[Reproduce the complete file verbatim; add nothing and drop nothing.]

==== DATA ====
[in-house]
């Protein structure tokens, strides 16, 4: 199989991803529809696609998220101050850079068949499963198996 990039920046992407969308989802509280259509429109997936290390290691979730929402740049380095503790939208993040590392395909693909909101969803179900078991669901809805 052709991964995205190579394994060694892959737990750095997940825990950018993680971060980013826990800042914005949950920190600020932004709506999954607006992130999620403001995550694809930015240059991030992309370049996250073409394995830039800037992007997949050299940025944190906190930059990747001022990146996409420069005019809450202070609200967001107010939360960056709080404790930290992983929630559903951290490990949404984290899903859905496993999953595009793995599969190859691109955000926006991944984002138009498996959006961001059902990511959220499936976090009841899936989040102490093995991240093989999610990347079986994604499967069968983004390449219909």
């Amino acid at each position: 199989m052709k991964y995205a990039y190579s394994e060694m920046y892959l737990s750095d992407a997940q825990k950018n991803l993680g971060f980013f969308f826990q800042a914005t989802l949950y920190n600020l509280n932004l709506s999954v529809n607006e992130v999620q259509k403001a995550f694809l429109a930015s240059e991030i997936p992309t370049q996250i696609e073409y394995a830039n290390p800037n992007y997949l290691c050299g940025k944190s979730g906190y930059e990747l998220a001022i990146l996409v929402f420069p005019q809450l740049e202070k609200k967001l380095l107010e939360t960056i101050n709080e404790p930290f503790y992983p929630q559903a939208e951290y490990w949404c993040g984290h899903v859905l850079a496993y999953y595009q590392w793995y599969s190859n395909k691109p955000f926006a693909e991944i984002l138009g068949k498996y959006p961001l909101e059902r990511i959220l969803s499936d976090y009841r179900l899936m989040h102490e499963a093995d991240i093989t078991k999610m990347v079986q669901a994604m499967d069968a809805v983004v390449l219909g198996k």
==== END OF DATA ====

[in-house]
């Protein structure tokens, strides 16, 4: 199989991803529809696609998220101050850079068949499963198996 990039920046992407969308989802509280259509429109997936290390290691979730929402740049380095503790939208993040590392395909693909909101969803179900078991669901809805 052709991964995205190579394994060694892959737990750095997940825990950018993680971060980013826990800042914005949950920190600020932004709506999954607006992130999620403001995550694809930015240059991030992309370049996250073409394995830039800037992007997949050299940025944190906190930059990747001022990146996409420069005019809450202070609200967001107010939360960056709080404790930290992983929630559903951290490990949404984290899903859905496993999953595009793995599969190859691109955000926006991944984002138009498996959006961001059902990511959220499936976090009841899936989040102490093995991240093989999610990347079986994604499967069968983004390449219909």
């Amino acid at each position: 199989m052709k991964y995205a990039y190579s394994e060694m920046y892959l737990s750095d992407a997940q825990k950018n991803l993680g971060f980013f969308f826990q800042a914005t989802l949950y920190n600020l509280n932004l709506s999954v529809n607006e992130v999620q259509k403001a995550f694809l429109a930015s240059e991030i997936p992309t370049q996250i696609e073409y394995a830039n290390p800037n992007y997949l290691c050299g940025k944190s979730g906190y930059e990747l998220a001022i990146l996409v929402f420069p005019q809450l740049e202070k609200k967001l380095l107010e939360t960056i101050n709080e404790p930290f503790y992983p929630q559903a939208e951290y490990w949404c993040g984290h899903v859905l850079a496993y999953y595009q590392w793995y599969s190859n395909k691109p955000f926006a693909e991944i984002l138009g068949k498996y959006p961001l909101e059902r990511i959220l969803s499936d976090y009841r179900l899936m989040h102490e499963a093995d991240i093989t078991k999610m990347v079986q669901a994604m499967d069968a809805v983004v390449l219909g198996k």